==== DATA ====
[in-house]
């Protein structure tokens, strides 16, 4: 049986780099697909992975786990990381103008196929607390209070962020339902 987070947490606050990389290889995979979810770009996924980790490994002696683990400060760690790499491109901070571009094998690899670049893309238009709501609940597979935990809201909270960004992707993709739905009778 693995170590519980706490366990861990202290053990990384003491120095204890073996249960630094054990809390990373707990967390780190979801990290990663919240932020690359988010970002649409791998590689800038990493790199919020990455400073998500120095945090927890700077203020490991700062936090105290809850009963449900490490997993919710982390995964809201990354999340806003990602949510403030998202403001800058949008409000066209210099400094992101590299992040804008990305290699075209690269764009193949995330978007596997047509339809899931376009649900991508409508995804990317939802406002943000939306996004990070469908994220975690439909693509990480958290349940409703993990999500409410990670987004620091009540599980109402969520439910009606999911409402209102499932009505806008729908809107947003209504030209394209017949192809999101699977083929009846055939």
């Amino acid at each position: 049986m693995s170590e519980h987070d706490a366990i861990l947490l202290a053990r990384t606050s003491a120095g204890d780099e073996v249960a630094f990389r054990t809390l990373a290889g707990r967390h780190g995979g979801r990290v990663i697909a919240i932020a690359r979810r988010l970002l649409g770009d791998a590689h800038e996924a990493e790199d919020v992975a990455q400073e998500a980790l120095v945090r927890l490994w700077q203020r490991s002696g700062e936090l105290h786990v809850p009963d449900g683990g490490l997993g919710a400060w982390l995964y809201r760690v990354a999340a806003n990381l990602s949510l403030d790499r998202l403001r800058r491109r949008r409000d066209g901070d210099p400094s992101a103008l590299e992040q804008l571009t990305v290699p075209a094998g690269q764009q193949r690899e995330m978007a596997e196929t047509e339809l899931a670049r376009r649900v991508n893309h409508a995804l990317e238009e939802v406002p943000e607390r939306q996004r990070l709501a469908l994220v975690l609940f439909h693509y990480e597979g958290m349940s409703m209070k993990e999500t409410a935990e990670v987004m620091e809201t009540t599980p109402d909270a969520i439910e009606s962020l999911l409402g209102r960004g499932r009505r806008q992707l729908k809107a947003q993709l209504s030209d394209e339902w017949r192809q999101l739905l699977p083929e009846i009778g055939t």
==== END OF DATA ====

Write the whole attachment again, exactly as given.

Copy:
[in-house]
């Protein structure tokens, strides 16, 4: 049986780099697909992975786990990381103008196929607390209070962020339902 987070947490606050990389290889995979979810770009996924980790490994002696683990400060760690790499491109901070571009094998690899670049893309238009709501609940597979935990809201909270960004992707993709739905009778 693995170590519980706490366990861990202290053990990384003491120095204890073996249960630094054990809390990373707990967390780190979801990290990663919240932020690359988010970002649409791998590689800038990493790199919020990455400073998500120095945090927890700077203020490991700062936090105290809850009963449900490490997993919710982390995964809201990354999340806003990602949510403030998202403001800058949008409000066209210099400094992101590299992040804008990305290699075209690269764009193949995330978007596997047509339809899931376009649900991508409508995804990317939802406002943000939306996004990070469908994220975690439909693509990480958290349940409703993990999500409410990670987004620091009540599980109402969520439910009606999911409402209102499932009505806008729908809107947003209504030209394209017949192809999101699977083929009846055939």
């Amino acid at each position: 049986m693995s170590e519980h987070d706490a366990i861990l947490l202290a053990r990384t606050s003491a120095g204890d780099e073996v249960a630094f990389r054990t809390l990373a290889g707990r967390h780190g995979g979801r990290v990663i697909a919240i932020a690359r979810r988010l970002l649409g770009d791998a590689h800038e996924a990493e790199d919020v992975a990455q400073e998500a980790l120095v945090r927890l490994w700077q203020r490991s002696g700062e936090l105290h786990v809850p009963d449900g683990g490490l997993g919710a400060w982390l995964y809201r760690v990354a999340a806003n990381l990602s949510l403030d790499r998202l403001r800058r491109r949008r409000d066209g901070d210099p400094s992101a103008l590299e992040q804008l571009t990305v290699p075209a094998g690269q764009q193949r690899e995330m978007a596997e196929t047509e339809l899931a670049r376009r649900v991508n893309h409508a995804l990317e238009e939802v406002p943000e607390r939306q996004r990070l709501a469908l994220v975690l609940f439909h693509y990480e597979g958290m349940s409703m209070k993990e999500t409410a935990e990670v987004m620091e809201t009540t599980p109402d909270a969520i439910e009606s962020l999911l409402g209102r960004g499932r009505r806008q992707l729908k809107a947003q993709l209504s030209d394209e339902w017949r192809q999101l739905l699977p083929e009846i009778g055939t």